The great humorist Groucho Marx once quipped, “I don’t want to belong to any club that would have me as a member.” That’s funny, but it also says something profound about the social aspect of belonging to an organization. So, why do people participate in clubs, on teams, in organized religions or other types of groups? What is it that we’re looking for when we join with others and form a community?
In an attempt to answer the question of what motivates people, American psychologist Abraham Maslow created a hierarchy of needs. His five-stage model includes biological and physical needs, the desire for safety, cognition and self-esteem — and the need for love and belonging.
Being part of something bigger. Belonging entails the need to find a place for yourself in this vast universe and to connect to others in a meaningful way. For many people, being part of a group (or many groups) is a way to satisfy this need.
Safety and power. Since the early days of mankind, humans banded together in groups to increase their odds of survival and to protect themselves. Consider modern examples, such as armies, agangs or neighborhood watch committees. Joining a group out of a sense of weakness or powerlessness can also be a way to gain power and influence — one reason someone might have for affiliating with certain social or political organizations.
Sense of identity. People often join groups that reduce their uncertainty about their identity or their place in the world. Religious institutions can help satisfy that need. Increased self-esteem may also arise when the person feels accepted by the group.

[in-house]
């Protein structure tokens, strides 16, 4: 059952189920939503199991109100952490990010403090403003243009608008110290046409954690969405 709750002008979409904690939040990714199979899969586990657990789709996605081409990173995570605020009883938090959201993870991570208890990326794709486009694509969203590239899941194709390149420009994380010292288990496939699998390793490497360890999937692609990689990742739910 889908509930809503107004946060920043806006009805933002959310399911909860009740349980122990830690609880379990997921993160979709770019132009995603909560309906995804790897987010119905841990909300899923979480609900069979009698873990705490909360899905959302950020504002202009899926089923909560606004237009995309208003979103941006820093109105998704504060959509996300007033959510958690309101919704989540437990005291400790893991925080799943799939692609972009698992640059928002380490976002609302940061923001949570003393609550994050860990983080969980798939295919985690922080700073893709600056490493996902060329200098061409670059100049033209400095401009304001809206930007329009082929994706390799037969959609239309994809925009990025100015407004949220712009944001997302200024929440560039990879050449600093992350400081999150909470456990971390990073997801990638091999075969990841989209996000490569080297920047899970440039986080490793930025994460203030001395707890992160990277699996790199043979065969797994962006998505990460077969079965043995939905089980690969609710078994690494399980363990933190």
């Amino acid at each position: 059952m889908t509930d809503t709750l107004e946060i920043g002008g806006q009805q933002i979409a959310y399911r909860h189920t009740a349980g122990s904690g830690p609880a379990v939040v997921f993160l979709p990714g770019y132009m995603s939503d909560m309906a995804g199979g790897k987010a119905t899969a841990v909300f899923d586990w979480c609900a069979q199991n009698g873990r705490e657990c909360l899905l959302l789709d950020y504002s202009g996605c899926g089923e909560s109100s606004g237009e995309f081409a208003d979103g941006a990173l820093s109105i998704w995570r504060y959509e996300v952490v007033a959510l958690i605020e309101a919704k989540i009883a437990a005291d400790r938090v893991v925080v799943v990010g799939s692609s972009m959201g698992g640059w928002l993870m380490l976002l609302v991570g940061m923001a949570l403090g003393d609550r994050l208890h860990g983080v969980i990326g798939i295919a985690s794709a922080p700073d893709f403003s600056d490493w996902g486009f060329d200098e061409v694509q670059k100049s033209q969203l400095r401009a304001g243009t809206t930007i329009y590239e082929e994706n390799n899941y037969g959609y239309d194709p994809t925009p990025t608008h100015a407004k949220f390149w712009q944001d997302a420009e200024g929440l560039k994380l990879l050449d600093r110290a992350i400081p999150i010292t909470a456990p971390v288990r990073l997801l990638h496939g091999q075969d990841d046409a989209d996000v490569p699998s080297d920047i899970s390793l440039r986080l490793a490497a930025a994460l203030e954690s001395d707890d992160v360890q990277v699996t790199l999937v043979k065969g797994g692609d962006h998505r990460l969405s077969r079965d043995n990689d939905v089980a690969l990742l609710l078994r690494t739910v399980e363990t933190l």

Common interests. Connecting with people who share your interests is one of the most common ways to achieve a sense of belonging. From sports teams to book clubs and chambers of commerce to yoga classes — there’s virtually no end to these kinds of groups.
Benefits. Some people may join an organization to gain the benefits it provides. One of the reasons people become members of a credit union is because it’s different from other financial institutions. Credit unions are democratic, member-owned cooperatives where members have a say in how their credit unions are run. Members may also enjoy a shared sense of purpose with their credit union’s commitment to community and social mission of people helping people.
To what groups do you belong — and why?